Achillion (NASDAQ:ACHN), a biotech company that specializes in developing hepatitis C treatments, went up dramatically in sympathy of the buyout of another hepatitis C biotech company, Idenix (NASDAQ:IDIX). ACHN closed at $2.88 on June 6th, and closed at over $7 on June 11, for an over 200% gain in just three days. I believe the market is dead wrong in its increased valuation of Achillion because of Idenix's buyout. Shorting ACHN at these levels is how legends are made, as well as millions of dollars. For reasons I explain in this article, I believe ACHN will be trading in the low $4s later this year, and eventually will be under $1 in several years.
On Monday, Idenix was acquired for $3.85 billion by Merck. It's reported that there was a bidding war for Idenix between AbbVie (NYSE:ABBV), Johnson & Johnson (NYSE:JNJ), Merck, and Bristol-Meyers Squibb (NYSE:BMY). These Big Pharmas purchased Idenix for its nucleotide treatment to cure hepatitis C, or HCV, and compete with Gilead's Sovaldi.
Investors are buying ACHN in the hopes that it will also be bought out at a huge premium to its share price. However, Big Pharma companies have so far shown no interest in acquiring Achillion. There are relatively simple reasons for this. Investors must ask themselves:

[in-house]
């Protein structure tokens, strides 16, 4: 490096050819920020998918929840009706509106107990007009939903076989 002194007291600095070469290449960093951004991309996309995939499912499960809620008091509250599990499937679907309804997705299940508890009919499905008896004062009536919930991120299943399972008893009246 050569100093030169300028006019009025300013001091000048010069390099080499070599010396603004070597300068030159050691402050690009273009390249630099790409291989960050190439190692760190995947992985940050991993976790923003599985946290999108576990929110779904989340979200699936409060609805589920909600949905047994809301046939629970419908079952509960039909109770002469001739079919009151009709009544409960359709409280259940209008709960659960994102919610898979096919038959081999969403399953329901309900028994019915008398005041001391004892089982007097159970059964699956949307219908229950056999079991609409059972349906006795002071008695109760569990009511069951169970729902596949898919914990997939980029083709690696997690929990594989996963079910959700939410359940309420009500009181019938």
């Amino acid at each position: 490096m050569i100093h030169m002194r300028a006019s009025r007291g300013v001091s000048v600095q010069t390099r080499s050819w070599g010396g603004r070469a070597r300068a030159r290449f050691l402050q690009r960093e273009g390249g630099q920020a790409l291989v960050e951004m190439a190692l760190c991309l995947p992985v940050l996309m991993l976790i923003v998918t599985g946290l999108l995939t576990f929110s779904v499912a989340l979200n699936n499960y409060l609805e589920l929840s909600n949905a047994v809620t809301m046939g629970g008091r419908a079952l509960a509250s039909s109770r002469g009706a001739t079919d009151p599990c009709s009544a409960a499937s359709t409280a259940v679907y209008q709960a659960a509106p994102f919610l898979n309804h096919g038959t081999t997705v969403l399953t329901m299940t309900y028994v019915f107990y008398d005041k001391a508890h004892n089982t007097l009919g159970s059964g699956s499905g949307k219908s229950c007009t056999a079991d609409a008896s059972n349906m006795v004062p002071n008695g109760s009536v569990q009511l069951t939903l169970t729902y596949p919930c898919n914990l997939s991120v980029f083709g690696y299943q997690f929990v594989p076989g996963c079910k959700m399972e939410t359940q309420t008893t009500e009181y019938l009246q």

Why was the bidding war bid up so much for Idenix, when the pharmas also have the option to purchase Achillion, as well as other hepatitis C-focused companies? What does Idenix have that they don't have? The answer, in a nutshell, is Idenix has a nucleotide that has shown good results in its Phase II trials, and Achillion and other HCV biotechs don't.
Gilead's Nucleotide, Sovaldi, Is Extremely Successful At Curing Hepatitis C